Conclusion

Mental disorders cause considerable burden on individuals, families and societies as well as of immense public health importance. At the international level, mental health is receiving increasing importance as reflected by the WHO focus on mental health since 2001. At the national level, mental health policy has been one of the important areas of Indian public health initiatives. Currently India is implementing a national level program of integrating mental health with primary health care, the largest such effort in a developing world. It is clearly demonstrated in the present study that urban elderly population of Salt Lake City experienced relatively lower prevalence of depression and anxiety, irrespective of gender owing to better socio-demographic profiles compared to their rural counterparts. Upliftment in economic condition and possible development in mental health policies may help to achieve realistic goals of better mental health condition especially among rural Indian.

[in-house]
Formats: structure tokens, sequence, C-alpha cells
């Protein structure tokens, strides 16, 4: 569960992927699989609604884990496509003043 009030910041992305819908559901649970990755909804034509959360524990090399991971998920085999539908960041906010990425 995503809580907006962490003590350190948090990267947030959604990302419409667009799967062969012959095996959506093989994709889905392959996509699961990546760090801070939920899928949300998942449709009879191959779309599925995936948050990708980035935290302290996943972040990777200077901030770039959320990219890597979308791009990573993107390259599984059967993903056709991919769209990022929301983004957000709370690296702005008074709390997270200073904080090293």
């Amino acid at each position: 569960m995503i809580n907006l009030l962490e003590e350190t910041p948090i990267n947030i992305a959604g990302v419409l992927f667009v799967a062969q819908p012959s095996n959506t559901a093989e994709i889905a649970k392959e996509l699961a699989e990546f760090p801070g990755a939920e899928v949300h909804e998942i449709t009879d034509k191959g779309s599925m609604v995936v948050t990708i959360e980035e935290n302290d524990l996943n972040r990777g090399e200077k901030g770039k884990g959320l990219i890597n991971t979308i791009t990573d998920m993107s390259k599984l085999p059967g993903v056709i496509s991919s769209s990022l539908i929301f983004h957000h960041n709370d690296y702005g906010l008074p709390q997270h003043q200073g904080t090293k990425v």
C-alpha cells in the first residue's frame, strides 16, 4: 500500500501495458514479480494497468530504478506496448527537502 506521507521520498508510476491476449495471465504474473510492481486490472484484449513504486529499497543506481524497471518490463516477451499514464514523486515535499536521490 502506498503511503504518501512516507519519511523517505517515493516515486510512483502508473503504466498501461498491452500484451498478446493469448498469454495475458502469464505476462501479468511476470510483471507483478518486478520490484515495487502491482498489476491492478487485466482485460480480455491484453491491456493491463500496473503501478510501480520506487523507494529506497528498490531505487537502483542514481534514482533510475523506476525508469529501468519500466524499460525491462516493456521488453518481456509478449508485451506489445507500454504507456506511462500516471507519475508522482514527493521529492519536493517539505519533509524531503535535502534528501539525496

Acknowledgement

We express our sincere gratitude to all the study participants for their voluntary participation and kind co-operation to conduct this study. Uposoma Sinha and Abhijit Roy are gratefully acknowledged for their help and cooperation during field work. The financial support by the Indian Statistical Institute, Kolkata is gratefully acknowledged.